There are five broad ways in which using big data can create value. First, big data can unlock significant value by making information transparent and usable at much higher frequency. Second, as organizations create and store more transactional data in digital form, they can collect more accurate and detailed performance information on everything from product inventories to sick days, and therefore expose variability and boost performance. Leading companies are using data collection and analysis to conduct controlled experiments to make better management decisions; others are using data for basic low-frequency forecasting to high-frequency nowcasting to adjust their business levers just in time. Third, big data allows ever-narrower segmentation of customers and therefore much more precisely tailored products or services. Fourth, sophisticated analytics can substantially improve decision-making. Finally, big data can be used to improve the development of the next generation of products and services. For instance, manufacturers are using data obtained from sensors embedded in products to create innovative after-sales service offerings such as proactive maintenance (preventive measures that take place before a failure occurs or is even noticed).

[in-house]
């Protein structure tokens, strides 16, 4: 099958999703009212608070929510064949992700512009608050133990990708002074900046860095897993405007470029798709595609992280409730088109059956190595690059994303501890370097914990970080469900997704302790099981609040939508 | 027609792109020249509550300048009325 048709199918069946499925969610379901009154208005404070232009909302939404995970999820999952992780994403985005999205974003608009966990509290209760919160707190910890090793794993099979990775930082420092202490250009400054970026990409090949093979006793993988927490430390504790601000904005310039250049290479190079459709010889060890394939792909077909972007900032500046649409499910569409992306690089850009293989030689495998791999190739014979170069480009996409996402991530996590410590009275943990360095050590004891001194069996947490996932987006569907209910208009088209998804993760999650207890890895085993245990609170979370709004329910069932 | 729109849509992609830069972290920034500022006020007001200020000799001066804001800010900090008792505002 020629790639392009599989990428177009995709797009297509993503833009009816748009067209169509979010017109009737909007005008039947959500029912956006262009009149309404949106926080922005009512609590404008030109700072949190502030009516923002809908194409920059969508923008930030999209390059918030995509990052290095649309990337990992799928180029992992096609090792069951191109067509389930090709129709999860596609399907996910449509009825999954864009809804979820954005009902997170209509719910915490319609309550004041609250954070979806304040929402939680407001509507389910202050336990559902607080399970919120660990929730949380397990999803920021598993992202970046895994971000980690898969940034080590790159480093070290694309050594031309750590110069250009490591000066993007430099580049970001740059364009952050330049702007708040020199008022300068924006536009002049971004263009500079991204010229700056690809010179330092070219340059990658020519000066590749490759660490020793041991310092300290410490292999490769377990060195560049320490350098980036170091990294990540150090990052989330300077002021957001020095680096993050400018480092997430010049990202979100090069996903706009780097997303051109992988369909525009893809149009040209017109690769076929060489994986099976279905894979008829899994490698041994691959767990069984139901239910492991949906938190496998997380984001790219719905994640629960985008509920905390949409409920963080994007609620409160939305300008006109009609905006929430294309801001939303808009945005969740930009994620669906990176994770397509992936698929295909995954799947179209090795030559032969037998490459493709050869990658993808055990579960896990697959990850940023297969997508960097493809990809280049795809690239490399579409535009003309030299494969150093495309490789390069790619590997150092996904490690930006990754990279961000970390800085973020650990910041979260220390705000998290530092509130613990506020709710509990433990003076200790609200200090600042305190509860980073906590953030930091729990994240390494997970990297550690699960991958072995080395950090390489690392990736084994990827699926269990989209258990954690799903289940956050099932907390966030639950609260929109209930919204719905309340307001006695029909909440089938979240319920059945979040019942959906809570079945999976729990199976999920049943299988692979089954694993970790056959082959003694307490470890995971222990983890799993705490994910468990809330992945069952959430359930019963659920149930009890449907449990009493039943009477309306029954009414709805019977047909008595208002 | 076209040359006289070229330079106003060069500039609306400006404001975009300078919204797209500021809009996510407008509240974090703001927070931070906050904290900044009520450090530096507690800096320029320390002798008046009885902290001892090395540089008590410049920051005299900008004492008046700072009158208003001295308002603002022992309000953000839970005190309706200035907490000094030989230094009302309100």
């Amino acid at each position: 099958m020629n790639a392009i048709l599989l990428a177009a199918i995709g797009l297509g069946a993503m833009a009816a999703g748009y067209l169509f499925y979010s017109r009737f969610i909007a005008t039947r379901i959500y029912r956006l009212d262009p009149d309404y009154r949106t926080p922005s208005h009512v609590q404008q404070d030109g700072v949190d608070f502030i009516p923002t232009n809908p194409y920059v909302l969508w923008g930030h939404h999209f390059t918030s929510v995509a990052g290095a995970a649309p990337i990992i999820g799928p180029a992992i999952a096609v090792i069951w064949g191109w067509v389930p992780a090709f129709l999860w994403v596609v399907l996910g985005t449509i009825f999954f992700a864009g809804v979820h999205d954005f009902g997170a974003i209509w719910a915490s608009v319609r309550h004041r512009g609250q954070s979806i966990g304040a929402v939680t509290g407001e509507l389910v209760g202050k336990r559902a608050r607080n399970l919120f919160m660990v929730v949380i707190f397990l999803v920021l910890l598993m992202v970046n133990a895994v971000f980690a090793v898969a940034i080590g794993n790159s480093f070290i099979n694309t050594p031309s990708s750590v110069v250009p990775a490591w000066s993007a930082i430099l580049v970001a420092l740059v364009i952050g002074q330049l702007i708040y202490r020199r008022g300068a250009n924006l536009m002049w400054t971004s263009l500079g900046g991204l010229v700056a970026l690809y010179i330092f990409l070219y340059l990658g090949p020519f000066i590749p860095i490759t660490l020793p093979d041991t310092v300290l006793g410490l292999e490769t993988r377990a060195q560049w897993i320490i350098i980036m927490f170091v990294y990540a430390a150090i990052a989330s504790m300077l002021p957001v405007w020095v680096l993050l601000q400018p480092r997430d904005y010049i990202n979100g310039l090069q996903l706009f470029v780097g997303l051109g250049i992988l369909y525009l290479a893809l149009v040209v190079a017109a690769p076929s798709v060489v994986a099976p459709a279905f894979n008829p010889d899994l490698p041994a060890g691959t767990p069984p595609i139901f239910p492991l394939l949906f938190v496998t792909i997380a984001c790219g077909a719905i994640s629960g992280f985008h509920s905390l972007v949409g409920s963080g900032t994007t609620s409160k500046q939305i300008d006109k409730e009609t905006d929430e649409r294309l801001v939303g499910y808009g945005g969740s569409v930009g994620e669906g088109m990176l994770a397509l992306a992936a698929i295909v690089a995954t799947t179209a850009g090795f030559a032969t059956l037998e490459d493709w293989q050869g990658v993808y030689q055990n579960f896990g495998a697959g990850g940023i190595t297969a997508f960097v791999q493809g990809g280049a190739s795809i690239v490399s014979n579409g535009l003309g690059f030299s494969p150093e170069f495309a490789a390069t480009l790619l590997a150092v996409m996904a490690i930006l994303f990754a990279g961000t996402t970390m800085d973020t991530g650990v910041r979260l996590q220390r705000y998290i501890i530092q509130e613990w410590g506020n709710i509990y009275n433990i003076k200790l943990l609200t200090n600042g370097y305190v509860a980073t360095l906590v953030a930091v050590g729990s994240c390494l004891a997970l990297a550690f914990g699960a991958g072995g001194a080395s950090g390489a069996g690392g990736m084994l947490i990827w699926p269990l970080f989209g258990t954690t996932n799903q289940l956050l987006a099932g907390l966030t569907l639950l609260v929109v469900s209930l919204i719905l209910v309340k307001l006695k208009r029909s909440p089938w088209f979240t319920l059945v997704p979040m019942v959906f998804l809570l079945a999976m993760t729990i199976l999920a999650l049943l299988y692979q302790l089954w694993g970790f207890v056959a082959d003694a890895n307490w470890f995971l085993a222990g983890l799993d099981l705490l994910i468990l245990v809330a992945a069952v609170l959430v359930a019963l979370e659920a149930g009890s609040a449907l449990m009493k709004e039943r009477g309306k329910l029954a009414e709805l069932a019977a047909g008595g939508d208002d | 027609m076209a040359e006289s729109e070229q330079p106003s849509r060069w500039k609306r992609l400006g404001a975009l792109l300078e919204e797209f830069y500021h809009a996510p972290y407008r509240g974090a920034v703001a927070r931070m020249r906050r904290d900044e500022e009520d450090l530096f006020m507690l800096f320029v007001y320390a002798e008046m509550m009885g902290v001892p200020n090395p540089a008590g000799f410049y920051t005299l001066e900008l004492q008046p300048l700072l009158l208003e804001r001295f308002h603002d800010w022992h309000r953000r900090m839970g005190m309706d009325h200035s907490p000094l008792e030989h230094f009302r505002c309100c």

There is an eBook that goes with this which I've added to my long reading pile, but even the rest of this article is interesting. I was particularly taken with the last sentence of this point, "manufacturers are using data obtained from sensors embedded in products to create innovative after-sales service offerings such as proactive maintenance". In a (many times previous) job I worked on a project for the engineering and bio-engineering teams of a pharmaceutical company, ensuring that all the equipment was fit for purpose and being routinely maintained (ensuring that a pipette that said it was 10ml was actually 10ml etc), if the equipment could have posted it's data somewhere, we could have integrated early alerting warnings into the system to try and avoid failures, or potentially even worse, mis-measurements.